He's the Belfast man who put one of the most successful ever quiz shows on our TVs and produced a multi Oscar-winning blockbuster that grossed £270m at the box office.
After five decades in broadcasting and movies, 69-year-old Paul Smith has returned to his home city.
The senior media figure has played roles across broadcasting and film-making, as well as bringing Who Wants To Be A Millionaire to screens across the globe and producing hit movie Slumdog Millionaire.
Althought there are no new films in the works, he said a Slumdog musical could be on the cards.
Speaking about tomorrow's Oscars, Paul thinks Leonardo DiCaprio's The Revenant looks likely to take best movie, but he wants Spotlight - a biopic about child abuse by Catholic clergy - to take the top award.
"People don't use that pure single judgment: what's that very best performance?" he said.
"One should be dispassionate and make decisions on merit alone."
Paul, a member of Bafta, dismissed the furore over a lack of ethnic diversity among Oscar nominations.
"As an example, that there aren't enough women in the boardroom... taking a particular sector, albeit a particularly large sector, and identifying them and saying there is some way they are being repressed, it's nonsense," he said.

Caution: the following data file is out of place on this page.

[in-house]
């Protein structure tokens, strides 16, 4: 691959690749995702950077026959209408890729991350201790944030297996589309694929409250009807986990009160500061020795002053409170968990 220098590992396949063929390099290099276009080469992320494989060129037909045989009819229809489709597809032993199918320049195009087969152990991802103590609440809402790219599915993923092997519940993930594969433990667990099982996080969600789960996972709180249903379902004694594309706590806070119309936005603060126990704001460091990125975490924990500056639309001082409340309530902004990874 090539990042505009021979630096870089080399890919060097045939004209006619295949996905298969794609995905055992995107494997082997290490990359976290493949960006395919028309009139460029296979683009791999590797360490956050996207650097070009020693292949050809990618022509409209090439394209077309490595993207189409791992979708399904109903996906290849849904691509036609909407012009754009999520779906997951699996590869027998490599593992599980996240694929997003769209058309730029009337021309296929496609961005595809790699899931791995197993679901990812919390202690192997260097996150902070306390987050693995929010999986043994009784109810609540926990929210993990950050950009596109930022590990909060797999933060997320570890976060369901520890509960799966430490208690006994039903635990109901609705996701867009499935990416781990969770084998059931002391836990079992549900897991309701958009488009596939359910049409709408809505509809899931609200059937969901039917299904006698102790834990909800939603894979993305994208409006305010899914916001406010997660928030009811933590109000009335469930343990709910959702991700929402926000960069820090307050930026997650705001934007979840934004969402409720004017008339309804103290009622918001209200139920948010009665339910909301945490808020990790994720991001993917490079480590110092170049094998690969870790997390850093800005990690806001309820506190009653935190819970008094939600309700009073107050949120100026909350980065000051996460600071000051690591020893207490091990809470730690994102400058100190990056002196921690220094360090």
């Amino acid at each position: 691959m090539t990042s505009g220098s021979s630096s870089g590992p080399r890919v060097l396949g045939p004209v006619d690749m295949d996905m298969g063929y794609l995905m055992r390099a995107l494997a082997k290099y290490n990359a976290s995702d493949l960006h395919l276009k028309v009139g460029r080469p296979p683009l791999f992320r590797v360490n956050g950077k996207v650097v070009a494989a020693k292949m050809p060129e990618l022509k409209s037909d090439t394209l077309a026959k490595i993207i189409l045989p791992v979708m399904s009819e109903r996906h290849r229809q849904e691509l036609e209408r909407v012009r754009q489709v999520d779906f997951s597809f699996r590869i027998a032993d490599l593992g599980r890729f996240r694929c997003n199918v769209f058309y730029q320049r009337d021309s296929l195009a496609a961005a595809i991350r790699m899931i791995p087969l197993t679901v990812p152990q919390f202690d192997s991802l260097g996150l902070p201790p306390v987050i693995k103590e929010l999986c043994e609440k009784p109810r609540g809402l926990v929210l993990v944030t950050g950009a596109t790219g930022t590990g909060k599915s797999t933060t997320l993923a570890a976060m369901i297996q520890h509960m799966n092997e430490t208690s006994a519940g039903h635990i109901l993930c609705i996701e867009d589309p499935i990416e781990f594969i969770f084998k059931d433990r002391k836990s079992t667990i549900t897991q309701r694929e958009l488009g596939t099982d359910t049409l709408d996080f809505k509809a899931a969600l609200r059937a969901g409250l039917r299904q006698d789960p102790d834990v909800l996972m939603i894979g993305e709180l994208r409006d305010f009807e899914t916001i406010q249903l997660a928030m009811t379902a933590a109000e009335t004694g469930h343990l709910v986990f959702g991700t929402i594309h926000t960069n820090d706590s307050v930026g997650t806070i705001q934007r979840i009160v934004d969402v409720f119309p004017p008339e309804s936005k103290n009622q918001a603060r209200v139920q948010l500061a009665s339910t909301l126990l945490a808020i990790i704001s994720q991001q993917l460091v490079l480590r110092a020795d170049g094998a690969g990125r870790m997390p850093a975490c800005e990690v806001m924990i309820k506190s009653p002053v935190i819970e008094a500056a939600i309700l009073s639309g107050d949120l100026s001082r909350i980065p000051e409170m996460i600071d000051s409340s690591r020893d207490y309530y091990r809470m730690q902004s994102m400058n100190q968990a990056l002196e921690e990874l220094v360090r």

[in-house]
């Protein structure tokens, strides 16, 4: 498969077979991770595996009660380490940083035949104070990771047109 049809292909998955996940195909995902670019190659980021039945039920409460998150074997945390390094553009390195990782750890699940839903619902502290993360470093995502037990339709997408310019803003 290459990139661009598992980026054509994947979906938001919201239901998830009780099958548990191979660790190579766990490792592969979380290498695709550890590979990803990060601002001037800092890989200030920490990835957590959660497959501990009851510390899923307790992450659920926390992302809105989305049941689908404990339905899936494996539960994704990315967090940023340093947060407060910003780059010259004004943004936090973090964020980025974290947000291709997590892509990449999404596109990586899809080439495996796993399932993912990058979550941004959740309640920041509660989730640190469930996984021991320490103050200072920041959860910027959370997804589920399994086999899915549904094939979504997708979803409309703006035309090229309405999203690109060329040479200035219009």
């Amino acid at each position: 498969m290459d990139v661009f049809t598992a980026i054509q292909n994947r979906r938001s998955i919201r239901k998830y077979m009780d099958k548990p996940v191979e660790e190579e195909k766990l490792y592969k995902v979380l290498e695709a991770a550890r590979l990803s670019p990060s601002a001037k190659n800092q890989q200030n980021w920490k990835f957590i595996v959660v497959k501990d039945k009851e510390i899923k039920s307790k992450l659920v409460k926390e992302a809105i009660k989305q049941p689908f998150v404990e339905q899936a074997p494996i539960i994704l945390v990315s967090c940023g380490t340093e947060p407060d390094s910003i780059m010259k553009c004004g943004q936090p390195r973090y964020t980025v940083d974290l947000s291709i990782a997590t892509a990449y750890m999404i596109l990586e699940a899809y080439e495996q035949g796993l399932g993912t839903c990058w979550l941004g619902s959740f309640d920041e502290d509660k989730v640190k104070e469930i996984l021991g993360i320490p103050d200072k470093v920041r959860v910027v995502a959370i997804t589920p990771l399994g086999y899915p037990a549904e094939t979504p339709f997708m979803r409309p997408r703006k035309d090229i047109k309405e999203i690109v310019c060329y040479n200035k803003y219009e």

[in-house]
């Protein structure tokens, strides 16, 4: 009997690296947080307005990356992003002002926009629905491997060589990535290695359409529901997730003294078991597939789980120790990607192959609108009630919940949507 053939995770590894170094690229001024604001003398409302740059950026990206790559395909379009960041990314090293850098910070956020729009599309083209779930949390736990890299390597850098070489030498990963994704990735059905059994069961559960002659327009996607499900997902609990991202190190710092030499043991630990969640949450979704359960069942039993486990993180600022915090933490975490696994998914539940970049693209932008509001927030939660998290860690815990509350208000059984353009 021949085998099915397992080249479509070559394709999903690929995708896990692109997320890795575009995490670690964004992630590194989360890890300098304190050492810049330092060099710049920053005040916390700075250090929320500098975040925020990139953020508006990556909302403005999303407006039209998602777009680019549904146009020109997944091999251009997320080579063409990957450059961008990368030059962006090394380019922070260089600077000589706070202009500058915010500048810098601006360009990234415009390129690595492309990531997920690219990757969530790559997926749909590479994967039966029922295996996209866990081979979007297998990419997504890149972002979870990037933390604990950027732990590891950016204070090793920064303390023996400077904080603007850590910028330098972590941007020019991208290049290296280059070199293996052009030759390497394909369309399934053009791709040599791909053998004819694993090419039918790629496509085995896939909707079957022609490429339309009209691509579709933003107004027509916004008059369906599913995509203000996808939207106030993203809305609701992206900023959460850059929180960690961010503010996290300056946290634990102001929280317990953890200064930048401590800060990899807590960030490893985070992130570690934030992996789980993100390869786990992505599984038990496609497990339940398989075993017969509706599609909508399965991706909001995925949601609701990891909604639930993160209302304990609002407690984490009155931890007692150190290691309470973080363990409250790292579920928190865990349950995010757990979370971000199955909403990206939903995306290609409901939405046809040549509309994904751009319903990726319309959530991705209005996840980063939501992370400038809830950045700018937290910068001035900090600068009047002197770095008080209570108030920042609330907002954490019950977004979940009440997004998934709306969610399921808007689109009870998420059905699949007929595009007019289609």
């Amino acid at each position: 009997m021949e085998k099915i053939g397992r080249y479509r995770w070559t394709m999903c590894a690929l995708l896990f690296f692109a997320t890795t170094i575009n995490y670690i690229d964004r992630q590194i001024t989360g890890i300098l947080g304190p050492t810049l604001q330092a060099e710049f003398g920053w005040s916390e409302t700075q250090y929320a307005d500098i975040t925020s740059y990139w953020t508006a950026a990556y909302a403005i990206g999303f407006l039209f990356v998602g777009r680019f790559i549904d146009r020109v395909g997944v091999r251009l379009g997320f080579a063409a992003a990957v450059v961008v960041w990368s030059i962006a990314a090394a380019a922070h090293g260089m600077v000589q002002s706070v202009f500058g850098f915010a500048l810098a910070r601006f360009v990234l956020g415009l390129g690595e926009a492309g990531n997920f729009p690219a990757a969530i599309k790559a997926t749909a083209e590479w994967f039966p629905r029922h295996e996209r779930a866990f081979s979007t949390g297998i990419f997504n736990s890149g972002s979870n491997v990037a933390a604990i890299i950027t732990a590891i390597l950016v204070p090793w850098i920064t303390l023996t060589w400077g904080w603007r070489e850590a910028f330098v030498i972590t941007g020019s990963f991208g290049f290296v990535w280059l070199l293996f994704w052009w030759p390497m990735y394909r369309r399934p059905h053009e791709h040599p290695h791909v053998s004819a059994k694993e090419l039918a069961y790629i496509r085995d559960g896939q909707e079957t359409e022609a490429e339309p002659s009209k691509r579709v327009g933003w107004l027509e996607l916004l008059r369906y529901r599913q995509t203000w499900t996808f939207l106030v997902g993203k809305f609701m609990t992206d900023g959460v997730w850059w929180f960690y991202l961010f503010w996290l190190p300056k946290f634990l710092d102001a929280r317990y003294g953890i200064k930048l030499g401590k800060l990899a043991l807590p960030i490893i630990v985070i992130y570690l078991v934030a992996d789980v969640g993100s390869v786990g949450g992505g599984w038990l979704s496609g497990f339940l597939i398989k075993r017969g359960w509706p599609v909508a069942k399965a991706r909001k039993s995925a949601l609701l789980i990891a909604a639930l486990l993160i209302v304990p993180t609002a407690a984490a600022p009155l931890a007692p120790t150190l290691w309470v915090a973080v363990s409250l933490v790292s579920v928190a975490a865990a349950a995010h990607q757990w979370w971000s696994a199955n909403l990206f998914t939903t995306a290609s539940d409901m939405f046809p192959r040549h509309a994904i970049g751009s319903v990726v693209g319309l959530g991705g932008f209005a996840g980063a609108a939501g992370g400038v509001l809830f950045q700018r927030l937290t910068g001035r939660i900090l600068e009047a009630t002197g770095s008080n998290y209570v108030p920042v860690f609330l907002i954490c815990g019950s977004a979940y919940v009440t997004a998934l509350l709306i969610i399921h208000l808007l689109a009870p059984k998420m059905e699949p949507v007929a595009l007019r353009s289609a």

His company Celador was behind the Chris Tarrant-fronted quiz phenomenon.
Paul, who grew up in the Cregagh area, originally pitched the idea for the show back in 1995, but it was rejected.
A decade later the programme was being aired in dozens of countries.
Speaking about his native Belfast, he said: "I get very emotional about it, when I'm flying in over the lough.
"People here are wonderful and they make it such a special place."
He was speaking to the Belfast Telegraph following a trip to his old school, Royal Belfast Academical Institution, where he was quizzed about his career by Stephen Nolan.
According to Paul, Celador at once time made a bid for radio station U105, with Nolan "part of the consortium".
"We had never worked out what his role would be, but he would have been doing a show for us," he said.
Meanwhile, he described UTV's sale of its television business to ITV as "inevitable" in light of the failure of it venture down South.
"As I understand it, I believe they had no choice," he said.
He added the sale was directly linked to the failure of the massive UTV Ireland project.
He also said there was "no question" that jobs will go as a result of the takeover.
"Most of the management can go, because that will be centralised," he said.
And on politics, Paul, while not entirely convinced, wants the UK to remain as part of the EU.
"I would be wrong to say I'm fully briefed to make a clear (decision)... my position would be there is more benefit to being in the EU."
Celador sold its television assets in 2006 for £106m, and Paul said after 41 years "he'd had enough".
"(I) wanted to move on and have other challenges. But I look back at it with great affection. It feels like a different time," he said.
Paul's company now owns a series of commercial radio stations, many in the south of England.